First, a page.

While I sympathise with a good deal that has been said by my hon. Friend on this side of the Committee and think there is a great deal in what he said, there is also a good deal in what the Chancellor said. I would like to go further than the Chancellor could go and argue against those who may be described as my own class—the property owners. I am sorry to say there is some evidence to show that certain owners of property, great or small, are only too anxious to see their property destroyed in order to get compensation. We have to remember that, because that to some extent nullifies the disadvantages that my hon. Friend sees in this particular proposal.
I should like to say that if such is the case, particularly in the City of London, and if, because of neglect of owners which they themselves could remedy, damage is being caused not only to their own property but to others, I have not the slightest sympathy with them. All I am concerned with is the case of people like myself, if I may say so, who are only too willing to do what they can but whose means are limited.
Where the normal use or occupation of any land is such that it would fail within paragraph (a) or paragraph (b) of the proviso to Sub-section (3) of Section sixteen of this Act, then if and so long as it is temporarily diverted from such use or occupation by reason of circumstances arising from war, the land shall be deemed for the purposes of Sections fifteen and sixteen of this Act to be used or occupied as it is normally used or occupied.—[Sir K. Wood.]
I beg to move, "That the Clause be read a Second time."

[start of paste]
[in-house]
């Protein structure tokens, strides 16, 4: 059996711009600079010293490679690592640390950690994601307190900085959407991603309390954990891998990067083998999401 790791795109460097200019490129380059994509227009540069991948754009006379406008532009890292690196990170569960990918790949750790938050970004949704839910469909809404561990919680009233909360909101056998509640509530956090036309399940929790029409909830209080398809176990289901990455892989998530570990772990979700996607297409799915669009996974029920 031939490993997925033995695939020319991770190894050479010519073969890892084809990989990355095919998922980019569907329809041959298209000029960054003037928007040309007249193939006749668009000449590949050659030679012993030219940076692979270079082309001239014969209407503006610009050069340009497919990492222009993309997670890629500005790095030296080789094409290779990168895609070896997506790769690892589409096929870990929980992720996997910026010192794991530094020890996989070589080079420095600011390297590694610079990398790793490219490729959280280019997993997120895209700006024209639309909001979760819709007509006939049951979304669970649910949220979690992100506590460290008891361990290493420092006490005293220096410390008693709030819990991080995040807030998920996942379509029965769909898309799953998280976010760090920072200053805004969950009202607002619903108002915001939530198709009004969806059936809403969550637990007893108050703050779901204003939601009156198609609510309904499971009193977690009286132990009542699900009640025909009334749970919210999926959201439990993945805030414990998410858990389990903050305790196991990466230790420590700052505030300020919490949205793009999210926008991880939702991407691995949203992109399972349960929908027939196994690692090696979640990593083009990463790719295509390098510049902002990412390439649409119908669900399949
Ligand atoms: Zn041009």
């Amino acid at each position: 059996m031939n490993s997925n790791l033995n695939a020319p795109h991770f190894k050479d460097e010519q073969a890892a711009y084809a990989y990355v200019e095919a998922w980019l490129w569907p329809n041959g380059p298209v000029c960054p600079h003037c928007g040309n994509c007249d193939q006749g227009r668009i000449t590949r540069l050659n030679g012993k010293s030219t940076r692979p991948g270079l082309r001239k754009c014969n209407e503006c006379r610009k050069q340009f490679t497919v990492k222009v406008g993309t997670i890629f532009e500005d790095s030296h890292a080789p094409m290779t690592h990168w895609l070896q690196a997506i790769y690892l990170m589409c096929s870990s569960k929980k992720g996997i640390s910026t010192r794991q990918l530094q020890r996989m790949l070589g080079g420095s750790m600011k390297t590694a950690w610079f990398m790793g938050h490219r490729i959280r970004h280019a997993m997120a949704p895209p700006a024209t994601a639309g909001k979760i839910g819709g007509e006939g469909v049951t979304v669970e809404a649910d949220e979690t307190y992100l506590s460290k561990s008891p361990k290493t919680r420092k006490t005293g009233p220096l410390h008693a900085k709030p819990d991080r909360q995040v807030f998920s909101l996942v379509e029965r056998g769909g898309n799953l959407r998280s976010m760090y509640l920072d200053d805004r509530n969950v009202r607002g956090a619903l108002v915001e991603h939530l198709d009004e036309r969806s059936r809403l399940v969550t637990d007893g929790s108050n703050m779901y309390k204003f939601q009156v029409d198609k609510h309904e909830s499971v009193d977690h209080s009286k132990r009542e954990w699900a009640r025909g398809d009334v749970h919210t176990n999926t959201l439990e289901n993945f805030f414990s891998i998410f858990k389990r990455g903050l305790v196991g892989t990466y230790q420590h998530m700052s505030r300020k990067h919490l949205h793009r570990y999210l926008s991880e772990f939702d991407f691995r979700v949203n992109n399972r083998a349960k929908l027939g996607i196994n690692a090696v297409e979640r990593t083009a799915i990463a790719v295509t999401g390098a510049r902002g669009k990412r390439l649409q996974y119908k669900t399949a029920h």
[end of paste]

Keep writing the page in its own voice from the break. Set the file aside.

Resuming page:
This Clause enables the temporary use or occupation of land owing to the war to be disregarded for purposes of contribution. By Clause 16, Sub-section (3) agricultural land pays a contribution at the 6d. rate. The question has been raised of agricultural land being temporarily used for non-agricultural purposes owing to the war; for example, a barn being used for refugees. Despite the diversion of the land from its normal use it would still be liable to the ordinary agricultural rate of 6d., and this new Clause makes that point plain.
I assume that this Clause applies to cases where land is requisitioned by authority, and not to cases where the owner, for his own profit and benefit, diverts it to some other purpose? I do not know whether the wording makes that fact clear, but I think a distinction ought to be drawn.
I am not sure about that, but I will look into it. If an owner of land did divert his property in that way I do not think that he should be able to use his right under the scheme. Of course, it does not make a person any more beneficent to the nation if he, compulsorily, uses his property in a certain way, but on the other hand if it is being used as the hon. Member has suggested, the point should be taken note of.
I beg to move, "That the Clause be read a Second time."
The object of this Clause is to remove from the scope of the Bill for contribution of compensation, air-raid shelters provided by local authorities at the expense of the Exchequer. I think that this is a commonsense proposition, like so many others in the Bill.
I am obliged for that explanation, because the municipal authorities are very dissatisfied with regard to financial grants in respect of air-raid shelters. As the hon. and gallant Gentleman knows, up to 19th October only a proportion of the expenditure was paid to the active municipal authorities who erected the air-raid shelters, and the laggards who had not troubled to erect shelters in the early days but who erected them since 19th October last year are receiving 100 per cent, from the Treasury. As I understand it, where the Treasury have contributed, whether it be in part or in whole, they would presumably contribute in the future in whole to the cost of reinstatement or re-erection of the air-raid shelters. I would like it to be made clear, if it is the case, that the whole cost of any reinstatement or re-erection will be borne by the State under the ordinary provisions with regard to air-raid shelters and not in any way in connection with this Bill.
I beg to move, "That the Clause be read a Second time."